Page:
Restricting the comparison to the devices that are on the same chip, a trend becomes clearly visible on Fig. 2 for almost all the samples: the more optimal the bend, the higher the critical current. For devices on the same chip: with σ = 3.6%, with σ = 3.9%, and with σ = 8.5%. The average numbers show the sharpest bends considerably reduce the critical currents.
Another observation is an increase in σ when comparing two optimal bends (2.0% and 1.3%), to higher values when comparing a sharp bend with an optimum bend (3.6%, 3.9% and 8.5%). We attribute this to the uncontrollability of the radius of curvature (∼35nm, see yellow circles of Fig. 1) for sharp bends. For the devices i and j the variation is big enough to almost change device i to j (compare images in Fig. 1(i) and Fig. 1(j)). This can justify the only exception (marked by an arrow in Fig. 2) in all the data, in which contrary to the general trend a rounded bend in device j shows slightly lower Ic than a sharp bend in device i. This can also be a possible explanation for small fabrication yield of SNSPDs  where the large number of serially connected 180-degree turns in a meander makes having at least one very sharp bend quite possible.
We have also measured the dark counts and photon counts generated by the nanowires. The room temperature end of the fiber was blocked by a shutter for dark count vs bias current measurements. Photon counts are measured by exciting the nanowires with weak laser pulses and subtracting the expected dark counts at the same bias. We ensure single photon sensitivity by checking the linear proportionally of the photon counts with the number of incident photons .
Figure 3(a) shows the result for a pair of 90-degree bends (d and b) (circles), and also a pair of 180-degree bends (g and f) (squares). The sharper bends are shown by filled symbols. The photo-response of the bends that make a pair is almost similar for their common range of bias. This is expected as the devices in a pair are identical except at the small bending area. However, at the same bias current, and therefore at the same quantum efficiency, utilizing an optimum bend can reduce the dark count rate by orders of magnitude, a significant result for SNSPDs. We also note that the optimum bends allow a device to be biased with a greater absolute current value, since the current density bottleneck in sharp bends is mitigated. This enables operation at higher quantum efficiency (or longer wavelength).
Illustrated in Fig. 3(b) are dark count measurements for some of the nanowires fabricated on different chips (each symbol is for devices on the same chip). Variations for critical current measurements of our optimum bends on different chips can be seen. However, on each chip the trend is the same: the sharper the bend the smaller the critical current, and the higher the dark counts.
At the inner edge of a sharp 90-degree turn with radius of curvature equal to ∼35nm, we calculate the density of the sheet current, |K|, ∼1.7 times higher than the same density for an optimized bend (smallest possible footprint). So, a vortex at the edge of a sharp turn faces almost the same barrier as a vortex at the edge of an optimum bend but at a bias current ∼1.7 times smaller (neglecting radius of curvature effects  which is reasonable because ∼35nm is bigger than the coherence length). Therefore, assuming vortices overcoming an edge barrier is the origin of dark counts , we expect having the dark count vs bias current of a sharp turn to be approximately shifted to smaller currents by ∼1/1.7. However, in none of our nanowires have we observed such a large shift. The trend of disagreement with this theory is nevertheless the same as what has been observed for critical current measurements on wider strips [10, 11]. The other possible explanations for the origin of dark counts: phase slips and unbinding of vortex-antivortex pairs , still need further theoretical development before application to the bending area where the edges of the strip are not straight and the current distribution is not uniform.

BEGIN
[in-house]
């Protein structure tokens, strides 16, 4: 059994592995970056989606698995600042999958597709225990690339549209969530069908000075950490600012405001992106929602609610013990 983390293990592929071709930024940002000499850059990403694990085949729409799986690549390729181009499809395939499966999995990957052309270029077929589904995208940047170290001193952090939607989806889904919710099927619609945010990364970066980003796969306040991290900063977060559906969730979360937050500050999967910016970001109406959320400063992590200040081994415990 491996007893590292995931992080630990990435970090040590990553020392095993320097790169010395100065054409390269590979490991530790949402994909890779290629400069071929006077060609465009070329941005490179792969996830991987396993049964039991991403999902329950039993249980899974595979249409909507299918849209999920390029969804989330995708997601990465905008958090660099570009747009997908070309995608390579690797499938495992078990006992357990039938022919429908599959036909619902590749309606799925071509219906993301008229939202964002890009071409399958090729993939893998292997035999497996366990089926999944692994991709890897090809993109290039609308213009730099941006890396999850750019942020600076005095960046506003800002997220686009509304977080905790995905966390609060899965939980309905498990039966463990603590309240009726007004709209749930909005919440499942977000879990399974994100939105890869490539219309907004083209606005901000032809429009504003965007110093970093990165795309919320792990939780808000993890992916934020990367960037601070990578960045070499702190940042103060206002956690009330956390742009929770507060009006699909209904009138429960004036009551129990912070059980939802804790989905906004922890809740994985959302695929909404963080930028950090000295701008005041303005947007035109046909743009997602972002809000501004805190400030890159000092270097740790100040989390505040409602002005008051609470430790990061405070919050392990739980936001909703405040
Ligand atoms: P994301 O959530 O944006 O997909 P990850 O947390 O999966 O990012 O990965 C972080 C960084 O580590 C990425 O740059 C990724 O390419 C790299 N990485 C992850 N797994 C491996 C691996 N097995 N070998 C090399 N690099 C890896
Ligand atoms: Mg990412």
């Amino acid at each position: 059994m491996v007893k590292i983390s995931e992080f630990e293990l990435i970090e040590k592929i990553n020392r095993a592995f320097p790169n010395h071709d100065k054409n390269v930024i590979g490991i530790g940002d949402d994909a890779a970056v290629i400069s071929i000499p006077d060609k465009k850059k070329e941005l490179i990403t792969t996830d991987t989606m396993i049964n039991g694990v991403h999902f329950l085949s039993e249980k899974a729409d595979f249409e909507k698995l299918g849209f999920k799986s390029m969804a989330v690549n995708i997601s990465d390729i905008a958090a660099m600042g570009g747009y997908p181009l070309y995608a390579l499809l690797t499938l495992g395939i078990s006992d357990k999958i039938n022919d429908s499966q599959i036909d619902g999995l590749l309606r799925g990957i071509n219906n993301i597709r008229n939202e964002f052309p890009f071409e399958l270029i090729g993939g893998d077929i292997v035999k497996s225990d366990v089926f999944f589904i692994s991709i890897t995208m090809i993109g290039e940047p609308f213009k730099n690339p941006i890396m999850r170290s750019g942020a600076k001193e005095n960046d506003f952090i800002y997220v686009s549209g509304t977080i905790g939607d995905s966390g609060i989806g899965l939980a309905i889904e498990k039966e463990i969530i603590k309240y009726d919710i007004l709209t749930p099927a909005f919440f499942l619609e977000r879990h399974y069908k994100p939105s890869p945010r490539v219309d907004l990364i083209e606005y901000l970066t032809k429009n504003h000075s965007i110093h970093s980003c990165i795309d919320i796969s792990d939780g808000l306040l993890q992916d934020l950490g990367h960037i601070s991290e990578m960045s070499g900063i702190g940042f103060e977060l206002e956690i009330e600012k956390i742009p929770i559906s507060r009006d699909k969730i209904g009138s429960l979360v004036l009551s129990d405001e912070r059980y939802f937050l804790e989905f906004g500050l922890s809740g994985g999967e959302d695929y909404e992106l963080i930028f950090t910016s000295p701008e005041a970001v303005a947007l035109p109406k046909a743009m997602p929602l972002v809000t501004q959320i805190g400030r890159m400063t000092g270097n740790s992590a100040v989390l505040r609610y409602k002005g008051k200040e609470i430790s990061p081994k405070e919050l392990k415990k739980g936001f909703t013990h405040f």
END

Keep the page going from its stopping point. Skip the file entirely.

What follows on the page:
To conclude, we have explored the possible adverse impact of sharp turns on SNSPDs through (i) limiting their bias current and thus limiting their quantum efficiency, and (ii) generating excess dark counts not generated by straight nanowire segments where photons are detected. We expect the utilization of optimally designed bends to further push SNSPDs to more efficient single photon detection at longer wavelengths while generating less dark counts.
We acknowledge the financial support of OCE, NSERC and IQC. The authors would like to acknowledge Robin Cantor for helpful comments. This work was performed in part at the Center for Nanoscale Systems (CNS), a member of the National Nanotechnology Infrastructure Network (NNIN), which is supported by the National Science Foundation under NSF award no. ECS-0335765. CNS is part of Harvard University.